Trialing e-portfolios for university learning

the devil in the detail

Margot McNeill, Amanda Parker, Andrew Cram

    Research output: Chapter in Book/Report/Conference proceedingChapter

    Abstract

    E-portfolios are among a suite of technologies heralded as having the potential to enhance student learning. In these web-based spaces students can capture and display their development of expertise in a wide range of skills and knowledge, whether specifi c to their discipline or more broadly applicable graduate capabilities. It is yet to be demonstrated, however, how readily these tools can be integrated within the university curriculum. This chapter reports on the results of a pilot of an e-portfolio tool in an Australian university, involving different curriculum contexts across two semesters. Using a mixed methods approach, feedback was gathered from students and staff in the participating units on their perspectives about the usability of the e-portfolio tool, the support provided, and its effectiveness for their learning. The results reinforce the need for e-portfolios, like any new technology, to be embedded into appropriately designed tasks, which are seen to be engaging, relevant, and part of a fully integrated curriculum experience.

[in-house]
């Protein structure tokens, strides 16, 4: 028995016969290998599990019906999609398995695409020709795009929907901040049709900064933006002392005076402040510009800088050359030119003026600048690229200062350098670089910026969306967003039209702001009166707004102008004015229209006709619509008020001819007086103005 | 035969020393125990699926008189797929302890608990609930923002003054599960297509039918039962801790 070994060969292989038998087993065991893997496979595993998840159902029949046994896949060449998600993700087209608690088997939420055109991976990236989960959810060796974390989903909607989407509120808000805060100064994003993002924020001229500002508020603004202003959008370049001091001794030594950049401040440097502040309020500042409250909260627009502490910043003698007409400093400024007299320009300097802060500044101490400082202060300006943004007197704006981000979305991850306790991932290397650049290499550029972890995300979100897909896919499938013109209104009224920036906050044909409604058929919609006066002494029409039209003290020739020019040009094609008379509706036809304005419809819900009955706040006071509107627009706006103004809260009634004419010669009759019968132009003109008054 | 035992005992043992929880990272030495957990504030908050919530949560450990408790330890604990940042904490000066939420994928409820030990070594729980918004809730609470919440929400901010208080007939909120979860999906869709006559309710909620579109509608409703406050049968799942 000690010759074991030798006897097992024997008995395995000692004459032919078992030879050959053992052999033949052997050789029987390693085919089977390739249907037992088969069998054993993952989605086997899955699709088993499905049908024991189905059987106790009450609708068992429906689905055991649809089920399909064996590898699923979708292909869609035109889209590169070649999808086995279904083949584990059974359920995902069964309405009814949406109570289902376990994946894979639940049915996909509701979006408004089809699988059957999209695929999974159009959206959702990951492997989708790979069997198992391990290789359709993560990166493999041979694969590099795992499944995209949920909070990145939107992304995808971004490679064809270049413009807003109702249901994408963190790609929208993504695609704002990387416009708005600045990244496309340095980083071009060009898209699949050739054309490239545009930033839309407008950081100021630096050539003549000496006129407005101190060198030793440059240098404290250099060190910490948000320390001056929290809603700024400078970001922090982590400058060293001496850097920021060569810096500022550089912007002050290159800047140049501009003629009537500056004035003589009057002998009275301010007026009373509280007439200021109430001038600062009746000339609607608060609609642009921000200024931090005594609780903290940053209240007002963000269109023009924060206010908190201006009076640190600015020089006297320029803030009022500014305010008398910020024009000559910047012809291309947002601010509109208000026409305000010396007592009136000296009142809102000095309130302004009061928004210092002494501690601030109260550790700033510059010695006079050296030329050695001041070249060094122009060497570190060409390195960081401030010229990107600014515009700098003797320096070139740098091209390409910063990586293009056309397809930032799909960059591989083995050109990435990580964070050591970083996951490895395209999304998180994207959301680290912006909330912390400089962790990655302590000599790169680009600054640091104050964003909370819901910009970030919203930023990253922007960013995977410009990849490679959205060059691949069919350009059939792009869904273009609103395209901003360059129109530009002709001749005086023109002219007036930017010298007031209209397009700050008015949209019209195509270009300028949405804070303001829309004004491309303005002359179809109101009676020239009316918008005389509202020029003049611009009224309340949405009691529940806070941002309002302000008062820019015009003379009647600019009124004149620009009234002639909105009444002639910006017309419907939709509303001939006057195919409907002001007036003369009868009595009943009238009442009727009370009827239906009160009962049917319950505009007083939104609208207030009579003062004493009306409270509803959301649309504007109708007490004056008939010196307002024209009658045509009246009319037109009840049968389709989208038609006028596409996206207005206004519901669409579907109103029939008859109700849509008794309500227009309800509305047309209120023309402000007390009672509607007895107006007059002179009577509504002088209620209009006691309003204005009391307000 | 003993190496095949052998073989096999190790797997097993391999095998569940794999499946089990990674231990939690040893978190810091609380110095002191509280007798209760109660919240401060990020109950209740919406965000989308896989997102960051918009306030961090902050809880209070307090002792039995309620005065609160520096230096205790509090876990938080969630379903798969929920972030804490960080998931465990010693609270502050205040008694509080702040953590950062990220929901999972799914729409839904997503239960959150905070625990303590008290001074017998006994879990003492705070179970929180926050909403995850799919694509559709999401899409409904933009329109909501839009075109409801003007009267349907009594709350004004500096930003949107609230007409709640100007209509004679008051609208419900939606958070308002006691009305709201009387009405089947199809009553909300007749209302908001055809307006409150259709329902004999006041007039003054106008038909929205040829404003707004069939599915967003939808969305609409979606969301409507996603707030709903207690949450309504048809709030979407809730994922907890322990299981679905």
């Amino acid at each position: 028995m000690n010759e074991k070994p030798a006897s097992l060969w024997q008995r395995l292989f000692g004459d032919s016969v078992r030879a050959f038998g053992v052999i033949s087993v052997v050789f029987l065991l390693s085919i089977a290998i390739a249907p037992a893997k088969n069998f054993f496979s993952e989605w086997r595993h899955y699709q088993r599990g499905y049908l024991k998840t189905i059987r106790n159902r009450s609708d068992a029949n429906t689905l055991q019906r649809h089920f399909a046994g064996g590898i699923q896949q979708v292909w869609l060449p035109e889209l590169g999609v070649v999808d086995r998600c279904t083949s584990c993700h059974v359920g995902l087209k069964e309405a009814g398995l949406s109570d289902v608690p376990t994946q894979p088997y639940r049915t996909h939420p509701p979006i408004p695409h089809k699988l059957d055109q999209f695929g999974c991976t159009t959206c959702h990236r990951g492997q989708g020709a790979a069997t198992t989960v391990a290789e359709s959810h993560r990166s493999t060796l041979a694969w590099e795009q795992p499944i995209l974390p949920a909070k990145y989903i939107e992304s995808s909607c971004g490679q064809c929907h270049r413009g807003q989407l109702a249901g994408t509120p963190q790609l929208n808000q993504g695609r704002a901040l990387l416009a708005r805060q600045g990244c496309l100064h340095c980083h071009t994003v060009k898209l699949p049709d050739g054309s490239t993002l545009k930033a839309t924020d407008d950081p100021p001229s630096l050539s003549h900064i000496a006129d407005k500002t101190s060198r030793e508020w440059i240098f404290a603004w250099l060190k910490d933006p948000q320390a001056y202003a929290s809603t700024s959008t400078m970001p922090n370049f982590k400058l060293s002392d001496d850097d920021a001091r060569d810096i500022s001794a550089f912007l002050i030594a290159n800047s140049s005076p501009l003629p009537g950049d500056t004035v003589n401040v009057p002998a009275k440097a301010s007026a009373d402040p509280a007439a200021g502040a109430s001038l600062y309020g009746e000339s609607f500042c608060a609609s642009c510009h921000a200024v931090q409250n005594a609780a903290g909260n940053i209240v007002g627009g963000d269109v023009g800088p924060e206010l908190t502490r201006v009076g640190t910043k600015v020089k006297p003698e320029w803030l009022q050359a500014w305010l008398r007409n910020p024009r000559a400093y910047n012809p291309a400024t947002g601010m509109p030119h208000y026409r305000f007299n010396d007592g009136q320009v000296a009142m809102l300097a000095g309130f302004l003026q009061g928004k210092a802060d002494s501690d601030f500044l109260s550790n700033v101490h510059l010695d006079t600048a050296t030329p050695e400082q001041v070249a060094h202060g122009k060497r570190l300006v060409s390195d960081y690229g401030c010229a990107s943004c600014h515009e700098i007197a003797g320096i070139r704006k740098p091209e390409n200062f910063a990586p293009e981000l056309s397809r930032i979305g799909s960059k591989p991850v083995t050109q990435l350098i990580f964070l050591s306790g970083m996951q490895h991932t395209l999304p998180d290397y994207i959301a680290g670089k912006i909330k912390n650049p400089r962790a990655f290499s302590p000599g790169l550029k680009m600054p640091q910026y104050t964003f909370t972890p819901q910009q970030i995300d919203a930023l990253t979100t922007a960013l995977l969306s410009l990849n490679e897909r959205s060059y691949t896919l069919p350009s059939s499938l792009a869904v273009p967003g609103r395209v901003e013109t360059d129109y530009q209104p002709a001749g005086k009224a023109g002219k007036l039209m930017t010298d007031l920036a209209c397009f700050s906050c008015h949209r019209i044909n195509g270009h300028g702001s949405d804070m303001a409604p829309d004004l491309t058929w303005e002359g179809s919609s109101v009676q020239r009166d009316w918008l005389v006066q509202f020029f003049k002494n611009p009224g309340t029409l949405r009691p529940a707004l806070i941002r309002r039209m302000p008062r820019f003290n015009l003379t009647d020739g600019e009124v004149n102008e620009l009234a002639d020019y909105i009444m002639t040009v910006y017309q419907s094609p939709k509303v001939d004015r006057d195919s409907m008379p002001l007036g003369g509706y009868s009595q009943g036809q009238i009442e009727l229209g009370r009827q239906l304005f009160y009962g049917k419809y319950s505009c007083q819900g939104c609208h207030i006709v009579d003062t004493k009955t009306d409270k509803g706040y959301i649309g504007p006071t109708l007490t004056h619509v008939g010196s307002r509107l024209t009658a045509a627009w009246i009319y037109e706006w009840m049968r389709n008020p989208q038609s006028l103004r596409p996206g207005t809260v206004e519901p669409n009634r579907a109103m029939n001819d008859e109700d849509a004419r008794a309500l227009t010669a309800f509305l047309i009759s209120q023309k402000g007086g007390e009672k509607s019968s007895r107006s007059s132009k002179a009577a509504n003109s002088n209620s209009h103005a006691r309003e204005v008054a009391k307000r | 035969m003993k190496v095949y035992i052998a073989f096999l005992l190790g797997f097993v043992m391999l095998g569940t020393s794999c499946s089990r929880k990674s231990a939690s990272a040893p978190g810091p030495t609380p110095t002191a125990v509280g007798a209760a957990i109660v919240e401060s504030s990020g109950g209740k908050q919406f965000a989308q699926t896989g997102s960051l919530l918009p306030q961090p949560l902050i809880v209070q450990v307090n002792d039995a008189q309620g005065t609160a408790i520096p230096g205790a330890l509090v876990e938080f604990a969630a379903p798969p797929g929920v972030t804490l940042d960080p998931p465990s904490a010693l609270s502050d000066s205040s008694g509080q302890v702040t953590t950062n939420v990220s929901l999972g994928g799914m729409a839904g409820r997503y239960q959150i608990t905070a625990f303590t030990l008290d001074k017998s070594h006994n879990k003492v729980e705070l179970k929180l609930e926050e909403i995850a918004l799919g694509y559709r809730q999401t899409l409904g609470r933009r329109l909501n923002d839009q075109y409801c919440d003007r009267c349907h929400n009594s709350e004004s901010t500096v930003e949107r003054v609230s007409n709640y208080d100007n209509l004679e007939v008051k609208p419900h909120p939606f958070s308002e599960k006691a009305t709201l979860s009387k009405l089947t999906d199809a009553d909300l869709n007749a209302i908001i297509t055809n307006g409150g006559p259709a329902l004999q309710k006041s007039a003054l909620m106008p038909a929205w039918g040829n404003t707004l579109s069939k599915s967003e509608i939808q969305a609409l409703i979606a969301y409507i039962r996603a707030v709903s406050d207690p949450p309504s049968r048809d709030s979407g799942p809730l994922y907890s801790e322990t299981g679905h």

Original languageEnglish
    Title of host publicationCurriculum models for the 21st century
    EditorsMaree Gosper, Dirk Ifenthaler
    Place of PublicationNew York
    PublisherSpringer, Springer Nature
    Pages351-367
    Number of pages17
    ISBN (Print)9781461473664
    Publication statusPublished - 2013

    Keywords

    • e-portfolios
    • Technology
    • Curriculum alignment
    • Graduate capabilities
    • Assessment

    Fingerprint Dive into the research topics of 'Trialing e-portfolios for university learning: the devil in the detail'. Together they form a unique fingerprint.

  • Cite this

    McNeill, M., Parker, A., & Cram, A. (2013). Trialing e-portfolios for university learning: the devil in the detail. In M. Gosper, & D. Ifenthaler (Eds.), Curriculum models for the 21st century (pp. 351-367). New York: Springer, Springer Nature.